Biogas Feasibility

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Biogas Feasibility Project

Once the Scott River area was identified as the location for the proposed windfarm the Lower Blackwood Land Conservation District Committee (LCDC) proposed that AMRCCE conduct a viability of including biogas from dairy waste as an additional energy source as this location is in the immediate vicinity of WA’s largest dairy farms. The idea was that a digester could provide baseload and/or dispatchable energy and an alternative management strategy for dairy waste, benefitting waterways, farm efficiencies and employment; and addressing emission challenges in the Agricultural sector.

A survey of dairy farmers (with funding from the Department of Water and Environmental Regulation (DWER)) showed high-level interest subject to a practical, low cost and reliable solution.

This innovative project progressed to the feasibility stage with an on-farm trial, funded by Royalties for Regions’ Regional Estuaries Initiative, to separate the effluent manure providing an alternative in dairy effluent management which could greatly reduce the need to store fresh effluent in holding ponds, especially for irrigators who constitute 80 per cent of the dairy farmers in the area. Across the broader region, the process could reduce greenhouse gas emissions by 5,000 tonnes; eliminate nutrient run-off from dairy effluent into the waterways; save 365,000m3 of water per year; return water with known quantities of nutrients to farmers for re-use through reticulation, reduce the amount of commercial fertiliser required; and make use of land presently used for effluent ponds.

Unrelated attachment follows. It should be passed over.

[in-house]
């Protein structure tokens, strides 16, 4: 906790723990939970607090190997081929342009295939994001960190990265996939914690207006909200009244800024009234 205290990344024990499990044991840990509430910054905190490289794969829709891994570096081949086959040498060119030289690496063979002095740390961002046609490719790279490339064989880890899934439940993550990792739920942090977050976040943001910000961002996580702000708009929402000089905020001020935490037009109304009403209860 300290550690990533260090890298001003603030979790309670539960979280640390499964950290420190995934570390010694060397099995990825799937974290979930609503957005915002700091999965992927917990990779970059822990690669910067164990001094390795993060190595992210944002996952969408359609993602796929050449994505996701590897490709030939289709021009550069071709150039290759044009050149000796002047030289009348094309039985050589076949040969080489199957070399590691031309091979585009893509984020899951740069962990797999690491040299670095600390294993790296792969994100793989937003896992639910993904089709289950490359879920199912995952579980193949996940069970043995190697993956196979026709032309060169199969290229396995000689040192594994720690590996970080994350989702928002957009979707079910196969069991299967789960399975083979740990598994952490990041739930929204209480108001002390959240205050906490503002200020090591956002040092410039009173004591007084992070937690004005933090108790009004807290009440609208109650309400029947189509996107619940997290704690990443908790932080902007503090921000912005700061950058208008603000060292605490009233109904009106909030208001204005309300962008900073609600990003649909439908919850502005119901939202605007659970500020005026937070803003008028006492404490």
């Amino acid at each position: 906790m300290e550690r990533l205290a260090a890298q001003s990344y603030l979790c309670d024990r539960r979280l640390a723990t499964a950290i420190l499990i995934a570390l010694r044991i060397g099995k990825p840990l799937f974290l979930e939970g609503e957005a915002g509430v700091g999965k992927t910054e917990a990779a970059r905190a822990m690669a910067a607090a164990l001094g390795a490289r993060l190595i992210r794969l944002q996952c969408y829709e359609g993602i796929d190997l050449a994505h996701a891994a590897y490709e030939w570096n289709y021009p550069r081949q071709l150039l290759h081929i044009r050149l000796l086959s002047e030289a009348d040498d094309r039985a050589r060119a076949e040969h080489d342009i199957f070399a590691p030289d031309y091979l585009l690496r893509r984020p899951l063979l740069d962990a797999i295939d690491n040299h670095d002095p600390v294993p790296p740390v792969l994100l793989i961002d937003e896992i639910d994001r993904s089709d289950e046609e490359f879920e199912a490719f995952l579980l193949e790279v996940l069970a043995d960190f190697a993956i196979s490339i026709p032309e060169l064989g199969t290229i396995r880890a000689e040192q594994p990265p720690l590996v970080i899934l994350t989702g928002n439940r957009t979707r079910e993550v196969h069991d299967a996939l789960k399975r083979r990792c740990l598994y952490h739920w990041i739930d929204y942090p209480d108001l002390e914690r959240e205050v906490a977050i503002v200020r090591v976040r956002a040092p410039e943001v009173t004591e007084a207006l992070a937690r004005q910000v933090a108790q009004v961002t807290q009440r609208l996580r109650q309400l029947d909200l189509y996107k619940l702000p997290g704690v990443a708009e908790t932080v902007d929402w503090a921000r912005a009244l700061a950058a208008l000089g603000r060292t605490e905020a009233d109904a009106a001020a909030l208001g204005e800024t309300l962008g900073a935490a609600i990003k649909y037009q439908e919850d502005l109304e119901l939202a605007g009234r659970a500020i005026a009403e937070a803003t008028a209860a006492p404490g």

Separation of the effluent allowed the calculation of the cost of transporting the separated solids to a single site and the measurement of the methane bio-gas potential of the solid fraction of the effluent. These studies found that there was insufficient energy for economic production of energy in the dairy waste as sole fuel source but it may still be possible to find viable economic co-digestion using other waste as fuel sources.

Description2MW Energy

  • Model Dairy Waste Management
  • Waste Reuse | Environmental Benefits
  • 365,00 Cubic Metres of Water returned
  • Increase Farm Productivity
  • >6,000 tonnes CO2/year reduction methane venting
  • $5 Million

Achieved to date

  • Farmers Surveyed/Interest
  • Separation On-Farm Trial
  • Measure of Butane Methane Potential (BMP) of waste for grass fed dairy cows not previously available in scientific literature
  • Commenced Feasibility
  • Effluent/Manure Separation on dairy farm to recover nutrients and organic matter
  • Co-Digestion/Composting Trials now funded to commence in near future.